My friend Night-mare wrote a response to my blog here and of course, that got my brain thinking of some advance techniques for playing with setting. If you want to see the first part of Creating Setting, go here.

Advanced Tip for Setting

Night-mare mentions how different characters should have different feelings when it comes to their surroundings. A person’s background and experiences will always color their perception of their surroundings. Now, the easy answer is to match the internal mood to the external: if your main character is depressed, make it rain. If your two main characters are having their very first romantic kiss, have a perfect sunset hang behind them. If the villain has just appeared, have a lightening storm.

Yeah, that’s an easy technique and, don’t get me wrong, it can serve its purpose. You can’t have all your writing be mysterious – you’ve got to help your reader sometimes. If you want to make it really, really obvious that someone is the bad guy, then have that first introductory scene during a thunder storm. Let their words get punctuated by cracks of thunder. But do so consciously.

Now for the advanced technique: some of the best writers I’ve read have used this time and again. Instead of having the external match the internal, there is a dissociative quality to making the setting and the action be in complete misalignment. Let’s say our main hero just got rejected by the girl of his dreams. In pure, blistering sunlight surrounded by the scent of roses with children laughing in the background. It might be tempting to make a cloud cross over the sun for a second, to show the Earth somehow reacting to this tremendous internal conflict your character is experiencing, but you don’t. The sun shines, children laugh, the world keeps turning even as your character’s heart is breaking.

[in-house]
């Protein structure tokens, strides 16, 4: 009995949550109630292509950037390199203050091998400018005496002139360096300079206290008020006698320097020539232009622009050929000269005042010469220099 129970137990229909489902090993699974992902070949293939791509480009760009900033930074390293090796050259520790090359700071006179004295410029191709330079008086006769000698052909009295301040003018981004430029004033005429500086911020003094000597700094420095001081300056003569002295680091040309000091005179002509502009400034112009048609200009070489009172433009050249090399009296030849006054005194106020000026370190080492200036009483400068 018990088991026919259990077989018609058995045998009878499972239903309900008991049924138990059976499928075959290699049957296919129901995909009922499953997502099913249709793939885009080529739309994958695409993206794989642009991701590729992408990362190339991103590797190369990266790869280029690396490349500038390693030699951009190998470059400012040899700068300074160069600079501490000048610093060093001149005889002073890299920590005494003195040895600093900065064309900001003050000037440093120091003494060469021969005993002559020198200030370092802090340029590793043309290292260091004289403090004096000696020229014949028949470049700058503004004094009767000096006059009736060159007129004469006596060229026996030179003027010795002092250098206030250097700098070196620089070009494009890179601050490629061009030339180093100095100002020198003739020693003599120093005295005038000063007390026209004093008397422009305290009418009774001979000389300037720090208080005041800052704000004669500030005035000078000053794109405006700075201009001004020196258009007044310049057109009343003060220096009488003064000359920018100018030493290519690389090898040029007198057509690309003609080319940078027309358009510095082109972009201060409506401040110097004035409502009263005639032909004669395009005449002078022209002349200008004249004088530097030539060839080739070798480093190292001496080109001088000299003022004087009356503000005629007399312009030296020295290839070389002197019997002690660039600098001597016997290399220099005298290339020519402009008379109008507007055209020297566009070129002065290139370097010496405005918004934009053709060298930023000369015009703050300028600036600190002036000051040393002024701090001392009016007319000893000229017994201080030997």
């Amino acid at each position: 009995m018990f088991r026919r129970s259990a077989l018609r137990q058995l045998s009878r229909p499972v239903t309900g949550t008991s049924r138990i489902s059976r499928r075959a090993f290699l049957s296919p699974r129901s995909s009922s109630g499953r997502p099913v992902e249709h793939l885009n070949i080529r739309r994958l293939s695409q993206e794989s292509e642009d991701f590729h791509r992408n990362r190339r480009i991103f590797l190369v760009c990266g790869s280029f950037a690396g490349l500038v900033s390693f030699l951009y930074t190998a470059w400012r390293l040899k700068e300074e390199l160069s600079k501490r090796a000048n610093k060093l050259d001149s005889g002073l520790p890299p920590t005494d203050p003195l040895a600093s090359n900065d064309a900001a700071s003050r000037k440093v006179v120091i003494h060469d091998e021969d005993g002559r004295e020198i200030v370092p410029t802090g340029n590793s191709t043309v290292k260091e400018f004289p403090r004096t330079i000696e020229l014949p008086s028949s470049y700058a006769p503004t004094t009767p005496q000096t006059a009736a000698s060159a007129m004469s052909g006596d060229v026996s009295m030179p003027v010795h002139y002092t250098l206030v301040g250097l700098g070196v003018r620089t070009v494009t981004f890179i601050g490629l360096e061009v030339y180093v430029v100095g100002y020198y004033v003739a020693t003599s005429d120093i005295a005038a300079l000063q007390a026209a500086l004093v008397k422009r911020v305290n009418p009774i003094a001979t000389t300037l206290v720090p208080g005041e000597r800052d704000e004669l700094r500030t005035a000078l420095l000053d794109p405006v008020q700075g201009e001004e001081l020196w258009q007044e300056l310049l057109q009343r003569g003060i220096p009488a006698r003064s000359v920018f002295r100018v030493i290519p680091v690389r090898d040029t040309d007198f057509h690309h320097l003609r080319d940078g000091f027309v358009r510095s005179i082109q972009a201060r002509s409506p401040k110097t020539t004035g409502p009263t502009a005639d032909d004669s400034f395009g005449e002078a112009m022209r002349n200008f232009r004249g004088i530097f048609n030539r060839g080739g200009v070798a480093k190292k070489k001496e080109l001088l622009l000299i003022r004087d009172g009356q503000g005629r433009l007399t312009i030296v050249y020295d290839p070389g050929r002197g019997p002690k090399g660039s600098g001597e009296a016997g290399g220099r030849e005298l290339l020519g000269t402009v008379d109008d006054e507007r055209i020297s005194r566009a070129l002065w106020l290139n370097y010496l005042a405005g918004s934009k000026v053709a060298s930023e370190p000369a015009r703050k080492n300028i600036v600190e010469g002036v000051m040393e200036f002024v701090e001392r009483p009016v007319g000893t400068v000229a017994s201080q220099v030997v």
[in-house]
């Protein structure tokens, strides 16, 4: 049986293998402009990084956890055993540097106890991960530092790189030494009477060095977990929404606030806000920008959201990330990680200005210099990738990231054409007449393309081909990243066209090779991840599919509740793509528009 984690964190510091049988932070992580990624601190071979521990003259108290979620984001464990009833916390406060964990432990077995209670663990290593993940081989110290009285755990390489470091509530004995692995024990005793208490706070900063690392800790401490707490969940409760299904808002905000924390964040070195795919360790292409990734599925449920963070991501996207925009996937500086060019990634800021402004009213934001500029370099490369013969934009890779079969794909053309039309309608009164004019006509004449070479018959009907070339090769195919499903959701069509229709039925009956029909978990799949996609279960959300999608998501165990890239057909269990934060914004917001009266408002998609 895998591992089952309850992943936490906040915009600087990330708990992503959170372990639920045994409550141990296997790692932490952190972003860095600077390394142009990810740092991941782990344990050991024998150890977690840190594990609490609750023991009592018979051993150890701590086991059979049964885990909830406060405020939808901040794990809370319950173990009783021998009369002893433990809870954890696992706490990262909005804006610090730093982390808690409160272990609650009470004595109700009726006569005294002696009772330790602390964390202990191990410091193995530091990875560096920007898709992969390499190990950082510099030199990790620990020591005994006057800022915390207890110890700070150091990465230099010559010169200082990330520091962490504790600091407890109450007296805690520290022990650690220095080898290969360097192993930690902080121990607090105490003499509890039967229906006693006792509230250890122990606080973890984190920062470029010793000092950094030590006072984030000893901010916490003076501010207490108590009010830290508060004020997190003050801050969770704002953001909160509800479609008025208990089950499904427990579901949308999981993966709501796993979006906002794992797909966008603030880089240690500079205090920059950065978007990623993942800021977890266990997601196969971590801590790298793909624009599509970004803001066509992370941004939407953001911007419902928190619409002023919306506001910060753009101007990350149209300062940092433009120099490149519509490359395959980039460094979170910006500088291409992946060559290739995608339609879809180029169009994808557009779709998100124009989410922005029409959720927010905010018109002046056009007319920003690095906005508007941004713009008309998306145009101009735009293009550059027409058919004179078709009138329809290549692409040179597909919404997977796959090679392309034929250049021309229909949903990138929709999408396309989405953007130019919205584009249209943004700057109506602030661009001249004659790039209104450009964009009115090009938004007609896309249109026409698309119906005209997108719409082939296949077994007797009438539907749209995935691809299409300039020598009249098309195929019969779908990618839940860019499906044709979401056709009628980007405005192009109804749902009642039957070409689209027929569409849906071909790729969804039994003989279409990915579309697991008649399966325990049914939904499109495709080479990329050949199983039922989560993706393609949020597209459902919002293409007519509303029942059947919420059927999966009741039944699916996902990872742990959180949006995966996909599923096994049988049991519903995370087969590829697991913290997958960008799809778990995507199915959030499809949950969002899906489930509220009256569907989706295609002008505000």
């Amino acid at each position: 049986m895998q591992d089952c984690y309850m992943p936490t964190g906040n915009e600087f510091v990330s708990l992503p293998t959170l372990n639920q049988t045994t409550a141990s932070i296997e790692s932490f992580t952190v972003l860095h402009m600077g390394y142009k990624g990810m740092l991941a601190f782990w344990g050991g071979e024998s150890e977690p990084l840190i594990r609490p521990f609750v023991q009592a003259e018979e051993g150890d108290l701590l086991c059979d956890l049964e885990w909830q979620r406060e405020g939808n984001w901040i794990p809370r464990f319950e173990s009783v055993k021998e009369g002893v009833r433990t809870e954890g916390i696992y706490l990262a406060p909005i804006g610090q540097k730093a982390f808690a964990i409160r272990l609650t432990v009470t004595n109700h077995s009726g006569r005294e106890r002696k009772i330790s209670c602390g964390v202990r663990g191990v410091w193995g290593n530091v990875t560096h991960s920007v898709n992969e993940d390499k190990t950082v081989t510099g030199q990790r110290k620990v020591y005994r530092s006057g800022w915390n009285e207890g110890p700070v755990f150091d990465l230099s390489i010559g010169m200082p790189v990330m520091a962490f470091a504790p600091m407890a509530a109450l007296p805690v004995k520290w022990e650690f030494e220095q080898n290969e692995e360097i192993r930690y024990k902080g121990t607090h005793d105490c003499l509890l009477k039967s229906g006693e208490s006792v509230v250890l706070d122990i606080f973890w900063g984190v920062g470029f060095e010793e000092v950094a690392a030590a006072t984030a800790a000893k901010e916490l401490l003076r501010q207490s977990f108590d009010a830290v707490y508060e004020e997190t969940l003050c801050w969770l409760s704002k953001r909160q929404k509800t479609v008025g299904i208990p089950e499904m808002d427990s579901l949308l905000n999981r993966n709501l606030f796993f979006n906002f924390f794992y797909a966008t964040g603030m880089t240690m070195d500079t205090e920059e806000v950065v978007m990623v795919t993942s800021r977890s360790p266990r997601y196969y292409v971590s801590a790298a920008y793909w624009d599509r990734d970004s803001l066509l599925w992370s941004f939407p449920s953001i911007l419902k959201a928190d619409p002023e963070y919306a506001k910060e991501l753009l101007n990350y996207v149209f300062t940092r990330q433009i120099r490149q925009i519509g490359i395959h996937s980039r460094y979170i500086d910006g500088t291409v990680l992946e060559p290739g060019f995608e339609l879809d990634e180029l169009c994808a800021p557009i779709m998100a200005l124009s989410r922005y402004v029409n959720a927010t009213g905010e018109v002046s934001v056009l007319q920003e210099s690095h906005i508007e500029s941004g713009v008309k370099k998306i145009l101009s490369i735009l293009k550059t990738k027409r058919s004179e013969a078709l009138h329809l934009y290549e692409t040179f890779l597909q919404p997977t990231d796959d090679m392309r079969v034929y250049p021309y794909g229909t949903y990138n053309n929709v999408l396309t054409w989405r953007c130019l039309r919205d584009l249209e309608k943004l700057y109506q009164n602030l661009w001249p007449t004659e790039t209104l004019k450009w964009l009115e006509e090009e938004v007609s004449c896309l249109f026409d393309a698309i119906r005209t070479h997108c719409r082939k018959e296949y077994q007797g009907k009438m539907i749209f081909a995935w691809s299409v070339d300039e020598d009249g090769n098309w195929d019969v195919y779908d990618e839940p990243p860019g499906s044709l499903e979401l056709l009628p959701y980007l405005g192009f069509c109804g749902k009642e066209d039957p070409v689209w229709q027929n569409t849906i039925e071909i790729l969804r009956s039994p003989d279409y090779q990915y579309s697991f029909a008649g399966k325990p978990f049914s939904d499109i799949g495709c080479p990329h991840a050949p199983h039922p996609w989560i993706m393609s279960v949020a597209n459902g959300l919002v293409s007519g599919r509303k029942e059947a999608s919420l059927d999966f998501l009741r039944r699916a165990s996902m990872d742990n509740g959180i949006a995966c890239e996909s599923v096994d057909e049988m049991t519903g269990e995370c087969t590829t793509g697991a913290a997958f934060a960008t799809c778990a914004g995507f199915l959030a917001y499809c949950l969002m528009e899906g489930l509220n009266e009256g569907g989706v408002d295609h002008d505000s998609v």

The reason this is so effective:

1) Deeper themes

Surface level emotions like “happiness” or “sadness” can easily be reflected in the weather. Again, while these can be useful in some cases, sometimes having the weather match a character’s internal mood is a lazy way of creating atmosphere. By creating a contrast, you can go deeper into a character’s motivations and feelings. Take our rejected hero for example: he just had his heart handed to him. He feels as if his world has fallen apart. At the very least, he feels that someone should notice how much tremendous pain he is experiencing, and yet no one does. This theme – being invisible, being unnoticed and inconsequential – can add to the story. Instead of just “sad,” you’re also getting lost, disconnected, alone, AND sad.

2) Dual feelings

In stories, sometimes you can read everything as black and white, good vs. evil, right and wrong. But in real life, things tend to exist in a gray area. More than that, a certain duality can exist within people. We can be both happy and sad, proud and envious, crowded and alone at the same time. Our rejected hero, for example, may be surrounded by laughing people but he certainly doesn’t feel as if he has company.

3) Character growth

The way characters react to each other is what tension and conflict are all about. On that same thread, the way a character reacts to setting is just as important. Why is it important that this conversation happen here? Why with this person? Why now? Would he or she have reacted differently in another place? For example, let’s say our rejected hero is standing in a park when his lady love rejects him. Would it be different if they were having dinner at a family restaurant instead? How about during their math class? How about behind the bleachers during recess? How about in an office surrounded by coworkers? These are important for character depth as well as growth.

Again, I’m not saying that every scene should be written with conflicting setting. All I am saying is that you should be conscious of the effect your setting will have on your characters, and you should do so with intention. If it is going to rain while your hero is rejected by his lady love, what is the mood you are setting? Is it compelling, is it strong? Is it illustrating the theme you wish to highlight?

Whatever you do, do it with intention. And when you edit, question why you have decided on a particular setting. See if you can’t make it a little stronger, especially if a scene feels dull.